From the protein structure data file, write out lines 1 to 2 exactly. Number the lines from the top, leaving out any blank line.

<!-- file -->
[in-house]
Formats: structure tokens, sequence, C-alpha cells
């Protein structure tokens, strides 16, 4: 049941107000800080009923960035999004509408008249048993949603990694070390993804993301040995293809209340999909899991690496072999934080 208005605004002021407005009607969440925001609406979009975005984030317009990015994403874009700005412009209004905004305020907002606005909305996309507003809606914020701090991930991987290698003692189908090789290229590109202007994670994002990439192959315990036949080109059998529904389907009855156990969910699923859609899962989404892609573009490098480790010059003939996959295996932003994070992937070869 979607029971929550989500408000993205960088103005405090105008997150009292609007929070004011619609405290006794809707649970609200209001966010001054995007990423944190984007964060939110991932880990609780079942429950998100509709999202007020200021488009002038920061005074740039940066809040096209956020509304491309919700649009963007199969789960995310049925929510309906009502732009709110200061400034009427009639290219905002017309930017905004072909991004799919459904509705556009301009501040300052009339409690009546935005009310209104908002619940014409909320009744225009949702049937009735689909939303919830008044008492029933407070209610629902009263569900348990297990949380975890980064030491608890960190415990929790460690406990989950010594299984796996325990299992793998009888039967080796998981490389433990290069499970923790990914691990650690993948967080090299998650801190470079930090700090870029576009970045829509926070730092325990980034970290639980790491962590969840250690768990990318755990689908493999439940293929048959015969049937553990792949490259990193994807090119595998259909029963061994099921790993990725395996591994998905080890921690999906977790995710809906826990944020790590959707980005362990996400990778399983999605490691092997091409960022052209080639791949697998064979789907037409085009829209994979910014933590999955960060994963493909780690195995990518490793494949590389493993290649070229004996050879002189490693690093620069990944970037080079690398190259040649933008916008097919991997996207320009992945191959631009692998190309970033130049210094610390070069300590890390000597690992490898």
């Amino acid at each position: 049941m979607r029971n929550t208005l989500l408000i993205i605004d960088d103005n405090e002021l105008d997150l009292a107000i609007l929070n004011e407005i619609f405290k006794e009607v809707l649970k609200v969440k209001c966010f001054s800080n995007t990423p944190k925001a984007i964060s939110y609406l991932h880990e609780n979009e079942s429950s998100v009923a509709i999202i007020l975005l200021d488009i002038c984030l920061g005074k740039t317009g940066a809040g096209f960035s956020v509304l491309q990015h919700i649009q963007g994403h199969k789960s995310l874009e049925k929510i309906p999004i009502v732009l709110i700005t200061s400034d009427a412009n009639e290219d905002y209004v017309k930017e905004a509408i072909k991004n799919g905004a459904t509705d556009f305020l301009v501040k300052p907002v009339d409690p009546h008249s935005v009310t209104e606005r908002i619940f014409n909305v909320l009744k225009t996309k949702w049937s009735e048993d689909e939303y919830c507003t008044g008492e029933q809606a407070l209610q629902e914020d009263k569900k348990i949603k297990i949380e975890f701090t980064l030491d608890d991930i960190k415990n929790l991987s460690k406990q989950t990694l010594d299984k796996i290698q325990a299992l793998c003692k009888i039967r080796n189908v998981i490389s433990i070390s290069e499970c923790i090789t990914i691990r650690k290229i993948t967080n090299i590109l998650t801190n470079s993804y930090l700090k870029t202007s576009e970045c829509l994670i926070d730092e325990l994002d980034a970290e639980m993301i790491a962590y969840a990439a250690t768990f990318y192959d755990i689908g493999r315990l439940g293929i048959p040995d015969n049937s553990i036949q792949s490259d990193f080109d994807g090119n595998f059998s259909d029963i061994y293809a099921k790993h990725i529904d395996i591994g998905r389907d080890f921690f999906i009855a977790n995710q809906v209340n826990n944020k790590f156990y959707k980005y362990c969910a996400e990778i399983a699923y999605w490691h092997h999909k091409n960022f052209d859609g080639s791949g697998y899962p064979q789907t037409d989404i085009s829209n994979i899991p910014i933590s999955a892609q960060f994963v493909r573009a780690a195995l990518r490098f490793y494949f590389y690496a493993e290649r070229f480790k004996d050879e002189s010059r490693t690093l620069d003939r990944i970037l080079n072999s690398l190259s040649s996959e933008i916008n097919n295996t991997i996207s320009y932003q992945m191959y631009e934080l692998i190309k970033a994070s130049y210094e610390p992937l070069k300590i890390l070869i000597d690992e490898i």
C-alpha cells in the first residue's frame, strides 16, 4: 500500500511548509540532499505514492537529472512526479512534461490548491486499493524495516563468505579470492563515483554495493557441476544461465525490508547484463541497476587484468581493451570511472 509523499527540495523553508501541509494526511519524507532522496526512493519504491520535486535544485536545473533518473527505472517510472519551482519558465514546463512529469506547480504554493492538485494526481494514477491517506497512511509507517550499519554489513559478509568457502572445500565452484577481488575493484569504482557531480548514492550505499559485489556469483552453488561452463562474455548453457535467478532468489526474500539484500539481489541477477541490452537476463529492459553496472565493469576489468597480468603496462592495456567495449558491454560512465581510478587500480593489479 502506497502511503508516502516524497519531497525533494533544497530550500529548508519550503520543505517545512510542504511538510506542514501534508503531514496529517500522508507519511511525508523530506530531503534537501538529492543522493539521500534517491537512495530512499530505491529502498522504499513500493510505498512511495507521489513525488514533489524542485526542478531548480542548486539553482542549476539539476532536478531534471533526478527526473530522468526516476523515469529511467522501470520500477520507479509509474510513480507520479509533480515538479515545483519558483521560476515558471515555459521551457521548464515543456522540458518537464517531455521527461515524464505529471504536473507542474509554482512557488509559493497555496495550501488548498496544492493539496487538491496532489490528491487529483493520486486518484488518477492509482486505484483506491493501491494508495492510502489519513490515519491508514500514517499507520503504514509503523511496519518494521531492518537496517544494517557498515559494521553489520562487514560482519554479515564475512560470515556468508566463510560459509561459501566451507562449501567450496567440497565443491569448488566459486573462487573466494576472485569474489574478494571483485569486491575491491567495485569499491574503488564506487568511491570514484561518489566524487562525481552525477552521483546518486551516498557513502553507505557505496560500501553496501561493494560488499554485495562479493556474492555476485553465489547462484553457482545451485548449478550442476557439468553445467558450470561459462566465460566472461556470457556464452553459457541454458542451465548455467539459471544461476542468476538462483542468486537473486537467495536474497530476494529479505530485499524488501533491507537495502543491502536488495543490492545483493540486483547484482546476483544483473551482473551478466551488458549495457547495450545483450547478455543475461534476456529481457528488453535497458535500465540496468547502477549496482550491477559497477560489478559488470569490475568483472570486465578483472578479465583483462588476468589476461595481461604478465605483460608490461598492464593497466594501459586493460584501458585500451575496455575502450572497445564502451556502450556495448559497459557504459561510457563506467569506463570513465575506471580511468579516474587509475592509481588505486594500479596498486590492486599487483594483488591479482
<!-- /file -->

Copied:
[in-house]
Formats: structure tokens, sequence, C-alpha cells